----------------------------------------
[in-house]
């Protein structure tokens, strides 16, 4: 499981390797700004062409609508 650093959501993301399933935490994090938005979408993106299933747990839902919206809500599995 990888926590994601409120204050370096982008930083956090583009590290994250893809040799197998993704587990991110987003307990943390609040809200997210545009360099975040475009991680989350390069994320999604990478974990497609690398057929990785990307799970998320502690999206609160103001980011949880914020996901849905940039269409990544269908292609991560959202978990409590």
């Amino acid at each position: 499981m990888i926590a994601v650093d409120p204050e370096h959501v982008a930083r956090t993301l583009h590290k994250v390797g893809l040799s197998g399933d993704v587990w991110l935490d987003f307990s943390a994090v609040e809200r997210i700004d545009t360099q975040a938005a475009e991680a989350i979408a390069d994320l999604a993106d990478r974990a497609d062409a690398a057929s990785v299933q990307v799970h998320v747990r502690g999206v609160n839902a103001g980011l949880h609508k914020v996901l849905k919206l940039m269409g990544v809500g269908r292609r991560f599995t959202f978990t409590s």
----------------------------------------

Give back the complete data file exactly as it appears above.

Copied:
[in-house]
């Protein structure tokens, strides 16, 4: 499981390797700004062409609508 650093959501993301399933935490994090938005979408993106299933747990839902919206809500599995 990888926590994601409120204050370096982008930083956090583009590290994250893809040799197998993704587990991110987003307990943390609040809200997210545009360099975040475009991680989350390069994320999604990478974990497609690398057929990785990307799970998320502690999206609160103001980011949880914020996901849905940039269409990544269908292609991560959202978990409590």
């Amino acid at each position: 499981m990888i926590a994601v650093d409120p204050e370096h959501v982008a930083r956090t993301l583009h590290k994250v390797g893809l040799s197998g399933d993704v587990w991110l935490d987003f307990s943390a994090v609040e809200r997210i700004d545009t360099q975040a938005a475009e991680a989350i979408a390069d994320l999604a993106d990478r974990a497609d062409a690398a057929s990785v299933q990307v799970h998320v747990r502690g999206v609160n839902a103001g980011l949880h609508k914020v996901l849905k919206l940039m269409g990544v809500g269908r292609r991560f599995t959202f978990t409590s």